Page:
WSVN — You may suffer from the occasional upset stomach but for millions, stomach troubles are a chronic, painful condition. But a cure could be found in the catch of the day. 7’s Alexis Rivera has more on a possible seafood solution.
Lobster. Crab. Shrimp. When it comes to a delicious meal, they are some of the kings of the sea, but what if the crustaceans could also help treat debilitating diseases?
Amanda Niklaus: “I never would have guessed that shellfish or something as delicious as that could be a potential help for me.”
Twenty-six-year-old Amanda Niklaus has struggled with Crohn’s, an inflammatory bowel disease since she was just 9-years old.
Amanda Niklaus: “It feels like I have the stomach flu every day. Cramping, nausea, vomiting, diarrhea.”
More than one million Americans suffer from some type of inflammatory bowel disease but currently there is no cure.
Like many, Amanda has tried numerous medications.
Amanda Niklaus: “I’ve had minor successes with each, but then they’ve ultimately failed. Right now I’m on a biologic, unfortunately, that’s about $1,500 a month.”
But believe it or not, there might be a future cure for Amanda and other sufferers in shellfish.
Scientists at FAU’s Charles E. Schmidt College of Medicine in Boca Raton are investigating the possible benefits of something called Chitin.
Dr. Charles Hennekens: “Chitin is a substance that’s found in the shell of the fish that people commonly eat at restaurants, lobster, crabs and other crustaceans.”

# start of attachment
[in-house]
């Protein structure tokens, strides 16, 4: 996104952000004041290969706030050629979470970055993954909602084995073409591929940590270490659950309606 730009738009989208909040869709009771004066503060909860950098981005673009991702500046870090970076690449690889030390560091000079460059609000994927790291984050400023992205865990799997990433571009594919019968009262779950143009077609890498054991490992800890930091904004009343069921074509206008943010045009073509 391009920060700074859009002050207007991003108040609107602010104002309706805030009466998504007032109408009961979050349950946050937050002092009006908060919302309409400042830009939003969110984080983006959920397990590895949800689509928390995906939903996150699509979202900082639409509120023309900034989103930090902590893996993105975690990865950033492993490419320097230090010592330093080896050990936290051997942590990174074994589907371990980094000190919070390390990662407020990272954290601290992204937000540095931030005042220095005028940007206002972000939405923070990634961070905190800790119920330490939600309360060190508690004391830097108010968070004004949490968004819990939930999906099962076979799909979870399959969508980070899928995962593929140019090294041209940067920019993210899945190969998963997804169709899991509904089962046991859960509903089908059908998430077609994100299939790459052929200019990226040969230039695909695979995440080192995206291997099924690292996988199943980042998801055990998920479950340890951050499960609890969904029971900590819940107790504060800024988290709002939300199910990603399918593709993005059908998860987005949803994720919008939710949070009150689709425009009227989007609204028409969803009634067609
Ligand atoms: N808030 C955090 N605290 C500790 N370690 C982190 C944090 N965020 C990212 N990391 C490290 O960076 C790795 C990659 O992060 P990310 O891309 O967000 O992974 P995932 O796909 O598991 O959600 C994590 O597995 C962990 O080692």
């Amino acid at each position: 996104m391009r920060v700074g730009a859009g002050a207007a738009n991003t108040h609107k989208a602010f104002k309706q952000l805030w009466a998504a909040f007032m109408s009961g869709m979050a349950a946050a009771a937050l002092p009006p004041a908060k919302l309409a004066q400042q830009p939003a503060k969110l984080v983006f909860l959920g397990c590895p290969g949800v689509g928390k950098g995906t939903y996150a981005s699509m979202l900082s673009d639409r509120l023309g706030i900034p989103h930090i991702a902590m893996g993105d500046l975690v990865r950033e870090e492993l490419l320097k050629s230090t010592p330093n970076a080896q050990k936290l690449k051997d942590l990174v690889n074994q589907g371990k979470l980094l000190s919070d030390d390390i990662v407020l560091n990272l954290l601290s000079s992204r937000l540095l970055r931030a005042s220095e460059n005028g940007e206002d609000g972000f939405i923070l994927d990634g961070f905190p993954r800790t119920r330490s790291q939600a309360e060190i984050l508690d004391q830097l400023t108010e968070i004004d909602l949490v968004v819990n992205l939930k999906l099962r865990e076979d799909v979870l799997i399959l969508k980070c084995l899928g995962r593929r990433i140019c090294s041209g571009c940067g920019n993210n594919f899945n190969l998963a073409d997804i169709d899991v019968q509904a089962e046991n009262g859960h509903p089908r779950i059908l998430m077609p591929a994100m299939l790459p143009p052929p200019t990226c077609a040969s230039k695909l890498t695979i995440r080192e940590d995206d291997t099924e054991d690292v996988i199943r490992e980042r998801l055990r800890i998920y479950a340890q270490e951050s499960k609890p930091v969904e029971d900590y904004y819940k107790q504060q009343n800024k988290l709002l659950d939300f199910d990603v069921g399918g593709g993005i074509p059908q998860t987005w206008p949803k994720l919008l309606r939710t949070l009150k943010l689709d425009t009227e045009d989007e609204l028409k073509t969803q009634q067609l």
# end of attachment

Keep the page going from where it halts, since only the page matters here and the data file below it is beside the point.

FAU researchers found when Chitin was crushed and processed, it reduced inflammatory diseases in mice.
Now thanks to a grant from the National Institutes of Health, scientists want to see if Chitin can help normalize bacteria found in the gut.
Dr. Yoshimi Shibata: “The balance of good and bad bacteria is very important. We are trying to use dietary Chitin to balance back to normal.”
And ultimately prevent or improve the symptoms associated with IBD’s.
Dr. Charles Hennekens: “A large part of the immune system resides in the GI tract, so any agent that can have a positive impact on inflammation in the bowel, might have some very important consequences.”
For Amanda, a cure can’t come soon enough.
Amanda Niklaus: “It’s always exciting to hear about a new possibility and treatment, because I’ve personally run through all of my options.”
Millions of pounds of Chitin are thrown out worldwide, so if an effective anti-inflammatory treatment is found, researchers say it would not be expensive to manufacture.
For More Information:
Chitin research on inflammatory bowel diseases
Charles E. Schmidt College of Medicine
Florida Atlantic University
777 Glades Road
Boca Raton, FL 33431